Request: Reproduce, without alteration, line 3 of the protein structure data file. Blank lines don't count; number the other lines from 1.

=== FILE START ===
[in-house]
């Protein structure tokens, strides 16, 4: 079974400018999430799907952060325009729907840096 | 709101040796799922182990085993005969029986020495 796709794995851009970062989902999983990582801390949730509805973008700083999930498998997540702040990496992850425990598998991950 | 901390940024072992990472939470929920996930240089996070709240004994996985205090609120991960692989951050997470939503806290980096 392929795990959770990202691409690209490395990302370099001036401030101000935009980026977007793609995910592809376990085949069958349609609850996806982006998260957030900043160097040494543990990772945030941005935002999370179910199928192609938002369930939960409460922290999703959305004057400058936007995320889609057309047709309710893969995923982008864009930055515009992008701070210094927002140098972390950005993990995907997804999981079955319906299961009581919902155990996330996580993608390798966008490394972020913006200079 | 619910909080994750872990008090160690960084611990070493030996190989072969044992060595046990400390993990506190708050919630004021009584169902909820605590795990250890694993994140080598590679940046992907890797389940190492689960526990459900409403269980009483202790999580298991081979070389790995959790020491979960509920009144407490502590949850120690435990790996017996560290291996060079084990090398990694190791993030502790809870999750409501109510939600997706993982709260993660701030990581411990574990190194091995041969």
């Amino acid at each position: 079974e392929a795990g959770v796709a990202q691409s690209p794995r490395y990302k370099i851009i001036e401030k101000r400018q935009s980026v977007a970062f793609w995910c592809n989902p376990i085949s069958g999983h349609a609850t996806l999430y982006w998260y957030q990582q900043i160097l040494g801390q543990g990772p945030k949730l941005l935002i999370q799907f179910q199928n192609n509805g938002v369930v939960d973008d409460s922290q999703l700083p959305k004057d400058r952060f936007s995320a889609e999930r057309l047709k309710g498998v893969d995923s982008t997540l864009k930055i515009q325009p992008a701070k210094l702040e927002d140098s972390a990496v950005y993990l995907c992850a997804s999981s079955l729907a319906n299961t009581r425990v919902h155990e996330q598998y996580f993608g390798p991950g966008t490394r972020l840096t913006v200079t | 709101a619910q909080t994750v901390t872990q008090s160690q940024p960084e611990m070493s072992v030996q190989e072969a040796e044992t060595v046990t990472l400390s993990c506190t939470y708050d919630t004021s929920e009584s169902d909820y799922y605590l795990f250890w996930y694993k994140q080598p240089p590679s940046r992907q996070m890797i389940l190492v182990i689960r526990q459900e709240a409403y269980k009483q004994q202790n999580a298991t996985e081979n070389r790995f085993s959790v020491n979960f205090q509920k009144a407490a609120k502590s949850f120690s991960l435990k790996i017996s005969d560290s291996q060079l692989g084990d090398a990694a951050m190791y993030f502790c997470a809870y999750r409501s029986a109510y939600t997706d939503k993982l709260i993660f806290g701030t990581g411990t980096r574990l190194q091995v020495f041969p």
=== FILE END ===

């Amino acid at each position: 079974e392929a795990g959770v796709a990202q691409s690209p794995r490395y990302k370099i851009i001036e401030k101000r400018q935009s980026v977007a970062f793609w995910c592809n989902p376990i085949s069958g999983h349609a609850t996806l999430y982006w998260y957030q990582q900043i160097l040494g801390q543990g990772p945030k949730l941005l935002i999370q799907f179910q199928n192609n509805g938002v369930v939960d973008d409460s922290q999703l700083p959305k004057d400058r952060f936007s995320a889609e999930r057309l047709k309710g498998v893969d995923s982008t997540l864009k930055i515009q325009p992008a701070k210094l702040e927002d140098s972390a990496v950005y993990l995907c992850a997804s999981s079955l729907a319906n299961t009581r425990v919902h155990e996330q598998y996580f993608g390798p991950g966008t490394r972020l840096t913006v200079t | 709101a619910q909080t994750v901390t872990q008090s160690q940024p960084e611990m070493s072992v030996q190989e072969a040796e044992t060595v046990t990472l400390s993990c506190t939470y708050d919630t004021s929920e009584s169902d909820y799922y605590l795990f250890w996930y694993k994140q080598p240089p590679s940046r992907q996070m890797i389940l190492v182990i689960r526990q459900e709240a409403y269980k009483q004994q202790n999580a298991t996985e081979n070389r790995f085993s959790v020491n979960f205090q509920k009144a407490a609120k502590s949850f120690s991960l435990k790996i017996s005969d560290s291996q060079l692989g084990d090398a990694a951050m190791y993030f502790c997470a809870y999750r409501s029986a109510y939600t997706d939503k993982l709260i993660f806290g701030t990581g411990t980096r574990l190194q091995v020495f041969p």